Mekong Eco Tour-HISTORY OF CHAM PEOPLE
HISTORY OF CHAM PEOPLE
The Chams, or Cham people (Cham: Urang Campa, Vietnamese: người Chăm or người Chàm, Khmer), are an ethnic group in Southeast Asia. They are concentrated between the Kampong Cham Province in Cambodia and Phan Rang–Tháp Chàm,Phan Thiết, Ho Chi Minh City and An Giang Province in Central Vietnam. Approximately 4,000 Chams also live in Thailand; many of whom have moved south to the Pattani, Narathiwat, Yala, and Songkhla Provinces for work. Cham form the core of the Muslimcommunities in both Cambodia and Vietnam.
The Chams are remnants of the Champa polities (seventh to 18th centuries). They are closely related to other Austronesian peoplesand speak Cham, a Malayo-Polynesian language of the Austronesian language family‘s Chamic subgroup. This is in contrast to most of the neighbouring peoples, who speak Austroasiatic languages.
The ancestors of the Cham probably migrated from the island of Borneo. Records of Champa go as far back as the second century. At its height in the ninth century, Champa controlled the lands between what is now modern Huế to the northern reaches of the Mekong Delta in southern Vietnam. Its prosperity came from maritime trade in sandalwood and slaves and probably included piracy.
Cham tradition claims that the founder of the Cham state was Lady Po Nagar. She originated from a peasant family in the mountains of Dai An, Khánh Hòa Province. Spirits assisted her when she sailed on a drift piece of sandalwood to China, where she married an heir to the royal family with whom she had two children, and then became Queen of Champa.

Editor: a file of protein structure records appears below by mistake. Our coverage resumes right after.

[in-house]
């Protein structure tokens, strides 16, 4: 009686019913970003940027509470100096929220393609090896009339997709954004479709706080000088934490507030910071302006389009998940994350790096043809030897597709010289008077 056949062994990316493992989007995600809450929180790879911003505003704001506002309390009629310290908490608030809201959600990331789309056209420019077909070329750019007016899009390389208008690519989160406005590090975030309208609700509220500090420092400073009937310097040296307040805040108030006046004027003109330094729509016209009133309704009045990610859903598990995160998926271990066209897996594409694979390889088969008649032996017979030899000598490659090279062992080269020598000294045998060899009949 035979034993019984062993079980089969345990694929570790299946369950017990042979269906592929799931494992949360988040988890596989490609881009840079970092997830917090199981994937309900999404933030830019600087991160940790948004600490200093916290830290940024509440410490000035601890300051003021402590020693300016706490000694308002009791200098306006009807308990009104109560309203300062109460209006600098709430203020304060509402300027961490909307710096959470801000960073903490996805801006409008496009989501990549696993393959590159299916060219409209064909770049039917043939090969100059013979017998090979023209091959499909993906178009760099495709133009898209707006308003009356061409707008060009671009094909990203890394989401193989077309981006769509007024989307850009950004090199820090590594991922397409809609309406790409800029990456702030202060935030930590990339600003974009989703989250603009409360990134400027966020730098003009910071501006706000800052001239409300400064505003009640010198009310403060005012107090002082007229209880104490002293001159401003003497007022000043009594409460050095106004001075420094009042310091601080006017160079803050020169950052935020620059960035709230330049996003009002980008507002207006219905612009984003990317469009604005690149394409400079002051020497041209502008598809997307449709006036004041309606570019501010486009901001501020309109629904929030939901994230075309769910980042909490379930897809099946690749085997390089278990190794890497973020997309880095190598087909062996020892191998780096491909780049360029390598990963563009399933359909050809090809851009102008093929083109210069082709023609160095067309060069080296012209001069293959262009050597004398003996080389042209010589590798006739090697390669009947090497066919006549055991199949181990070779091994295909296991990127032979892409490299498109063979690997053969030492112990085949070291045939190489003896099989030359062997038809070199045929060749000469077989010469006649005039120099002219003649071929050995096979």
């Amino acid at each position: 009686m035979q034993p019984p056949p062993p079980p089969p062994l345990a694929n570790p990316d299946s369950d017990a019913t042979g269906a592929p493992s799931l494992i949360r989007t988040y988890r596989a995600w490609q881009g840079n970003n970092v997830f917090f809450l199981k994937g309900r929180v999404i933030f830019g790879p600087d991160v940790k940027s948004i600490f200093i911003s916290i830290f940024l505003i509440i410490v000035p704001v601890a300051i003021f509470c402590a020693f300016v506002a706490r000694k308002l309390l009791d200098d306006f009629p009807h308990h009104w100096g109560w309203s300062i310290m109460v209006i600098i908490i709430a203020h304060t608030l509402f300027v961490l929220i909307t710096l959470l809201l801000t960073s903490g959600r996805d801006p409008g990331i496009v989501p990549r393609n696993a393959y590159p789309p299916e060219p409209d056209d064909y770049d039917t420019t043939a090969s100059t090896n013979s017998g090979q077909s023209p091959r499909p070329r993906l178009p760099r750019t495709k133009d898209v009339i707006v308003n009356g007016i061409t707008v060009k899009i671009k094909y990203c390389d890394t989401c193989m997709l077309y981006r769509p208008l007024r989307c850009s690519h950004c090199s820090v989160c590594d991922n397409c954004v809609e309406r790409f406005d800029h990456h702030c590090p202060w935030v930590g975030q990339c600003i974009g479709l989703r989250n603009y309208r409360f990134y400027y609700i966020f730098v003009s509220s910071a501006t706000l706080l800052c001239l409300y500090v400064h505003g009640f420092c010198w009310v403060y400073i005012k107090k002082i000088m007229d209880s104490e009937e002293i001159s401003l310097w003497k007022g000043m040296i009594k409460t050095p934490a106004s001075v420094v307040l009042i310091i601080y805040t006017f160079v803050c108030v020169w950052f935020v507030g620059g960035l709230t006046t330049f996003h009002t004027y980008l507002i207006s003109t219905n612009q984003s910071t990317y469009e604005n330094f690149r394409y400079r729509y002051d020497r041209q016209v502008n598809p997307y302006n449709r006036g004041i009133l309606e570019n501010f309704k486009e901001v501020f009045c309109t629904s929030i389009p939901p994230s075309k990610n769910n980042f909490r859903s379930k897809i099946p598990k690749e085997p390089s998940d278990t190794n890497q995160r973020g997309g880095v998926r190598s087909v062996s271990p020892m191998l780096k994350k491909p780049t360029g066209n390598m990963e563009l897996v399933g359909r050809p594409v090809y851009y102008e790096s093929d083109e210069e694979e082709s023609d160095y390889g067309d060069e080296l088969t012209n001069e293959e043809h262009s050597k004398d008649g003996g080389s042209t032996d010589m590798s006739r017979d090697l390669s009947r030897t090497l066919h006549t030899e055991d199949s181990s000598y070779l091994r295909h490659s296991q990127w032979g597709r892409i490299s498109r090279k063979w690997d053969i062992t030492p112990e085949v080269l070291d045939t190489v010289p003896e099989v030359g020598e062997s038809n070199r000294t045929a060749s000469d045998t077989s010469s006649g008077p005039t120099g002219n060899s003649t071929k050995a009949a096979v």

The kingdom of Champa was an Indianised kingdom, but its people started to convert fromHinduism to Islam in the 11th century. This can be seen in the architecture of Cham temples, which shares similarities with the one of the Angkor Temples. Ad-Dimashqi writes in 1325, “the country of Champa… is inhabited by Muslims and idolaters. The Muslim religion came there during the time of Caliph Uthman… and Ali, many Muslims who were expelled by the Umayyads and byHajjaj, fled there”.
The Daoyi Zhilüe records that at Cham ports, Cham women were married by Chinese merchants to whom they frequently came back to after trading voyages. A Chinese merchant fromQuanzhou, Wang Yuanmao, traded extensively with Champa and married a Cham princess.
In the 12th century, the Cham fought a series of wars with the Khmer Empire to the west. In 1177, the Cham and their allies launched an attack from the lake Tonlé Sap and managed to sack the Khmer capital. In 1181, however, they were defeated by the Khmer KingJayavarman VII.